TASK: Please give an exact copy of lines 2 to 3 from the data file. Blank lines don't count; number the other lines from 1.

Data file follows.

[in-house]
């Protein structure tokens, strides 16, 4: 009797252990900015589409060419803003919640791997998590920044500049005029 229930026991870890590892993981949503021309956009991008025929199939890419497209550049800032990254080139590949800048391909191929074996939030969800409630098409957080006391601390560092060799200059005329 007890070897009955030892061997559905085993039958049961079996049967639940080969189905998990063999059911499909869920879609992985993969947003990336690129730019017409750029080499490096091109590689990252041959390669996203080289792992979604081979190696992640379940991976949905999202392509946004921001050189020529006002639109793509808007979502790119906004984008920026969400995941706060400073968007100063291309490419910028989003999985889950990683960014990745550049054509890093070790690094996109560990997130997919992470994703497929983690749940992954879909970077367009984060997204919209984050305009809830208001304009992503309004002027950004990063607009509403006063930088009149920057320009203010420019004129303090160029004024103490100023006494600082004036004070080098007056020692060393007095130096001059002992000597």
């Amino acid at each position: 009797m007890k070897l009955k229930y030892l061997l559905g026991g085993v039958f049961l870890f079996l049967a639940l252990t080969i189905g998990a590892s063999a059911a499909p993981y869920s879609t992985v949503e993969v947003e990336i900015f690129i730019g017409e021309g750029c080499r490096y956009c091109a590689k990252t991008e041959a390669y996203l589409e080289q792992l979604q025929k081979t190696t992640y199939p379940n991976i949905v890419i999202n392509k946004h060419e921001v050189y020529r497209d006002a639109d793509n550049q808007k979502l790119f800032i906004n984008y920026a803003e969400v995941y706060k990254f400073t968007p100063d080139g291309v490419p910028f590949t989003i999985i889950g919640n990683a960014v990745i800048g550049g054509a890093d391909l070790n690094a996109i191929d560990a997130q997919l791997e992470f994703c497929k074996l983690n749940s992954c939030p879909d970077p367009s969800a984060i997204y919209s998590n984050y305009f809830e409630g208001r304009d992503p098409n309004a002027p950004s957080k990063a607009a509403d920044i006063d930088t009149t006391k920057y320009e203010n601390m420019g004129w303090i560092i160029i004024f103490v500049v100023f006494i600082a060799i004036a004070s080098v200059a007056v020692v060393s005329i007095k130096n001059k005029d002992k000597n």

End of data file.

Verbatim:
């Protein structure tokens, strides 16, 4: 009797252990900015589409060419803003919640791997998590920044500049005029 229930026991870890590892993981949503021309956009991008025929199939890419497209550049800032990254080139590949800048391909191929074996939030969800409630098409957080006391601390560092060799200059005329 007890070897009955030892061997559905085993039958049961079996049967639940080969189905998990063999059911499909869920879609992985993969947003990336690129730019017409750029080499490096091109590689990252041959390669996203080289792992979604081979190696992640379940991976949905999202392509946004921001050189020529006002639109793509808007979502790119906004984008920026969400995941706060400073968007100063291309490419910028989003999985889950990683960014990745550049054509890093070790690094996109560990997130997919992470994703497929983690749940992954879909970077367009984060997204919209984050305009809830208001304009992503309004002027950004990063607009509403006063930088009149920057320009203010420019004129303090160029004024103490100023006494600082004036004070080098007056020692060393007095130096001059002992000597």
């Amino acid at each position: 009797m007890k070897l009955k229930y030892l061997l559905g026991g085993v039958f049961l870890f079996l049967a639940l252990t080969i189905g998990a590892s063999a059911a499909p993981y869920s879609t992985v949503e993969v947003e990336i900015f690129i730019g017409e021309g750029c080499r490096y956009c091109a590689k990252t991008e041959a390669y996203l589409e080289q792992l979604q025929k081979t190696t992640y199939p379940n991976i949905v890419i999202n392509k946004h060419e921001v050189y020529r497209d006002a639109d793509n550049q808007k979502l790119f800032i906004n984008y920026a803003e969400v995941y706060k990254f400073t968007p100063d080139g291309v490419p910028f590949t989003i999985i889950g919640n990683a960014v990745i800048g550049g054509a890093d391909l070790n690094a996109i191929d560990a997130q997919l791997e992470f994703c497929k074996l983690n749940s992954c939030p879909d970077p367009s969800a984060i997204y919209s998590n984050y305009f809830e409630g208001r304009d992503p098409n309004a002027p950004s957080k990063a607009a509403d920044i006063d930088t009149t006391k920057y320009e203010n601390m420019g004129w303090i560092i160029i004024f103490v500049v100023f006494i600082a060799i004036a004070s080098v200059a007056v020692v060393s005329i007095k130096n001059k005029d002992k000597n």